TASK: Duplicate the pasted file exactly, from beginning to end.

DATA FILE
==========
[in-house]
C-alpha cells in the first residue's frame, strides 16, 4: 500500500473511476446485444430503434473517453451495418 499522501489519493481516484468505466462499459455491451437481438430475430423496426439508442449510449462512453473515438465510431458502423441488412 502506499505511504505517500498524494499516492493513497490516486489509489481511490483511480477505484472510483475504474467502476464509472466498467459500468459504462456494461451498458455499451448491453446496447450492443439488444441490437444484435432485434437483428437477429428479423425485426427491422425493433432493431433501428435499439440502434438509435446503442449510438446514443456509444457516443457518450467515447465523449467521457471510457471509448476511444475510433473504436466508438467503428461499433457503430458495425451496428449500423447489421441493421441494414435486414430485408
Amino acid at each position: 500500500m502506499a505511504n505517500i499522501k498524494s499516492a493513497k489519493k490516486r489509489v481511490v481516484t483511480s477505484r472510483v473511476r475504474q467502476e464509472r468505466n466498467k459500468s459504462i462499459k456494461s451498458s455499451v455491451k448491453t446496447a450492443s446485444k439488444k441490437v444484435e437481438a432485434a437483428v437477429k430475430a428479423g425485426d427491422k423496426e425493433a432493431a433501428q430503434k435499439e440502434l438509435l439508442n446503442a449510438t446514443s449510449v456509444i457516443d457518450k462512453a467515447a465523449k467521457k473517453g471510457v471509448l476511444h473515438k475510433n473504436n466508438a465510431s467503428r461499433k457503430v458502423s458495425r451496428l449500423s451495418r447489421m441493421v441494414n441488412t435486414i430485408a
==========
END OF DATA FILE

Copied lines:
[in-house]
C-alpha cells in the first residue's frame, strides 16, 4: 500500500473511476446485444430503434473517453451495418 499522501489519493481516484468505466462499459455491451437481438430475430423496426439508442449510449462512453473515438465510431458502423441488412 502506499505511504505517500498524494499516492493513497490516486489509489481511490483511480477505484472510483475504474467502476464509472466498467459500468459504462456494461451498458455499451448491453446496447450492443439488444441490437444484435432485434437483428437477429428479423425485426427491422425493433432493431433501428435499439440502434438509435446503442449510438446514443456509444457516443457518450467515447465523449467521457471510457471509448476511444475510433473504436466508438467503428461499433457503430458495425451496428449500423447489421441493421441494414435486414430485408
Amino acid at each position: 500500500m502506499a505511504n505517500i499522501k498524494s499516492a493513497k489519493k490516486r489509489v481511490v481516484t483511480s477505484r472510483v473511476r475504474q467502476e464509472r468505466n466498467k459500468s459504462i462499459k456494461s451498458s455499451v455491451k448491453t446496447a450492443s446485444k439488444k441490437v444484435e437481438a432485434a437483428v437477429k430475430a428479423g425485426d427491422k423496426e425493433a432493431a433501428q430503434k435499439e440502434l438509435l439508442n446503442a449510438t446514443s449510449v456509444i457516443d457518450k462512453a467515447a465523449k467521457k473517453g471510457v471509448l476511444h473515438k475510433n473504436n466508438a465510431s467503428r461499433k457503430v458502423s458495425r451496428l449500423s451495418r447489421m441493421v441494414n441488412t435486414i430485408a